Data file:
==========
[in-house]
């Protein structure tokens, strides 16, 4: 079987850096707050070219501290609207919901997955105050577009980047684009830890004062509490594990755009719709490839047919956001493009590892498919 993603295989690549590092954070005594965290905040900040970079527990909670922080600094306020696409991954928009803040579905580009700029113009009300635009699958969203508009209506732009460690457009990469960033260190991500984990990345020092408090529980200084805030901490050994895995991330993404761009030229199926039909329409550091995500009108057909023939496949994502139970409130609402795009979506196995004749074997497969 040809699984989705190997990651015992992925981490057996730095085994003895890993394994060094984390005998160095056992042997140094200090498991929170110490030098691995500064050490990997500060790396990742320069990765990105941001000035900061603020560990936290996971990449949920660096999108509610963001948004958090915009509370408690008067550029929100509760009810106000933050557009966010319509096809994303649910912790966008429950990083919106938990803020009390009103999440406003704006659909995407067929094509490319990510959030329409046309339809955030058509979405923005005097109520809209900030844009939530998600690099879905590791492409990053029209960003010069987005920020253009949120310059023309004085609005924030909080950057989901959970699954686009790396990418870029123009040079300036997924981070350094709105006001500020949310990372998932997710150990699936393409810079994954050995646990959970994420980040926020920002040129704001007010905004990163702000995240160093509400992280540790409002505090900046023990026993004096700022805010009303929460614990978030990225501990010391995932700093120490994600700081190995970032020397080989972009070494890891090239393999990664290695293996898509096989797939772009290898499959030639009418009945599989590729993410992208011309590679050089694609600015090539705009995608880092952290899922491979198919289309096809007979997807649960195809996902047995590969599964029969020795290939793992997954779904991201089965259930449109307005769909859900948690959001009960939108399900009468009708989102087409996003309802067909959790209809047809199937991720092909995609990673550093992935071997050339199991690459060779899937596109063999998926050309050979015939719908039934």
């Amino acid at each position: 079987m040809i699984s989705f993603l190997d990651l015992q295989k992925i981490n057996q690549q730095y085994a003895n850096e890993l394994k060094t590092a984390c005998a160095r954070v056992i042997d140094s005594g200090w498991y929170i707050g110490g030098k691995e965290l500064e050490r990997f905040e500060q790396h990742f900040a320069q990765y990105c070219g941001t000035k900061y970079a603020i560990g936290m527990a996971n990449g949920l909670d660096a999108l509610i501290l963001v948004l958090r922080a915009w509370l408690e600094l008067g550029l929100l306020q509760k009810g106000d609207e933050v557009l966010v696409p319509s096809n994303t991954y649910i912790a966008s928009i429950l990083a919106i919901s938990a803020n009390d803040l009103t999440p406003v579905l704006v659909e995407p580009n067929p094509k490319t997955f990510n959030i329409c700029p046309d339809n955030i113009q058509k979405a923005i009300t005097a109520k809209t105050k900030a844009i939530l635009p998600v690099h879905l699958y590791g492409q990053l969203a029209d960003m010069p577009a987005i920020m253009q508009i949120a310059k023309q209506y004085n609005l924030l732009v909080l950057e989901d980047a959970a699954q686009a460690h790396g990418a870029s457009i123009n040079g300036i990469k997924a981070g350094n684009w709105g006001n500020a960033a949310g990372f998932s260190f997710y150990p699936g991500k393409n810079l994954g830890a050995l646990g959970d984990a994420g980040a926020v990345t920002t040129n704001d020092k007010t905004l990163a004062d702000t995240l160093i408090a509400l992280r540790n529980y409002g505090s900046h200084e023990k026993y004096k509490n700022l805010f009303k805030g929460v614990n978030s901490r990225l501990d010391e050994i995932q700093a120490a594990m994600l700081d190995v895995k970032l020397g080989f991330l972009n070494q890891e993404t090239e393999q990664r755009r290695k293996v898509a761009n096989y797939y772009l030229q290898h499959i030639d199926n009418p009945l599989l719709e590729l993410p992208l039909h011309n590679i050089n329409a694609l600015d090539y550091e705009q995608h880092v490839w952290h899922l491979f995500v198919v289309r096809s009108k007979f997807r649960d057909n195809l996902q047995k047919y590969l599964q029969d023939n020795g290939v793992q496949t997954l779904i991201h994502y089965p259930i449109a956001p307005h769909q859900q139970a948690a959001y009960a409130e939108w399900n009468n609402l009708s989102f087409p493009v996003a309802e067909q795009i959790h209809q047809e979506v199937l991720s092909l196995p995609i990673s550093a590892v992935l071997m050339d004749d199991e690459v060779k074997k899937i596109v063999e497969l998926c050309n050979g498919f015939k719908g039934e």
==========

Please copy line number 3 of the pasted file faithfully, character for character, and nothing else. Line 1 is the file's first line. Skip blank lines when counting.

């Amino acid at each position: 079987m040809i699984s989705f993603l190997d990651l015992q295989k992925i981490n057996q690549q730095y085994a003895n850096e890993l394994k060094t590092a984390c005998a160095r954070v056992i042997d140094s005594g200090w498991y929170i707050g110490g030098k691995e965290l500064e050490r990997f905040e500060q790396h990742f900040a320069q990765y990105c070219g941001t000035k900061y970079a603020i560990g936290m527990a996971n990449g949920l909670d660096a999108l509610i501290l963001v948004l958090r922080a915009w509370l408690e600094l008067g550029l929100l306020q509760k009810g106000d609207e933050v557009l966010v696409p319509s096809n994303t991954y649910i912790a966008s928009i429950l990083a919106i919901s938990a803020n009390d803040l009103t999440p406003v579905l704006v659909e995407p580009n067929p094509k490319t997955f990510n959030i329409c700029p046309d339809n955030i113009q058509k979405a923005i009300t005097a109520k809209t105050k900030a844009i939530l635009p998600v690099h879905l699958y590791g492409q990053l969203a029209d960003m010069p577009a987005i920020m253009q508009i949120a310059k023309q209506y004085n609005l924030l732009v909080l950057e989901d980047a959970a699954q686009a460690h790396g990418a870029s457009i123009n040079g300036i990469k997924a981070g350094n684009w709105g006001n500020a960033a949310g990372f998932s260190f997710y150990p699936g991500k393409n810079l994954g830890a050995l646990g959970d984990a994420g980040a926020v990345t920002t040129n704001d020092k007010t905004l990163a004062d702000t995240l160093i408090a509400l992280r540790n529980y409002g505090s900046h200084e023990k026993y004096k509490n700022l805010f009303k805030g929460v614990n978030s901490r990225l501990d010391e050994i995932q700093a120490a594990m994600l700081d190995v895995k970032l020397g080989f991330l972009n070494q890891e993404t090239e393999q990664r755009r290695k293996v898509a761009n096989y797939y772009l030229q290898h499959i030639d199926n009418p009945l599989l719709e590729l993410p992208l039909h011309n590679i050089n329409a694609l600015d090539y550091e705009q995608h880092v490839w952290h899922l491979f995500v198919v289309r096809s009108k007979f997807r649960d057909n195809l996902q047995k047919y590969l599964q029969d023939n020795g290939v793992q496949t997954l779904i991201h994502y089965p259930i449109a956001p307005h769909q859900q139970a948690a959001y009960a409130e939108w399900n009468n609402l009708s989102f087409p493009v996003a309802e067909q795009i959790h209809q047809e979506v199937l991720s092909l196995p995609i990673s550093a590892v992935l071997m050339d004749d199991e690459v060779k074997k899937i596109v063999e497969l998926c050309n050979g498919f015939k719908g039934e």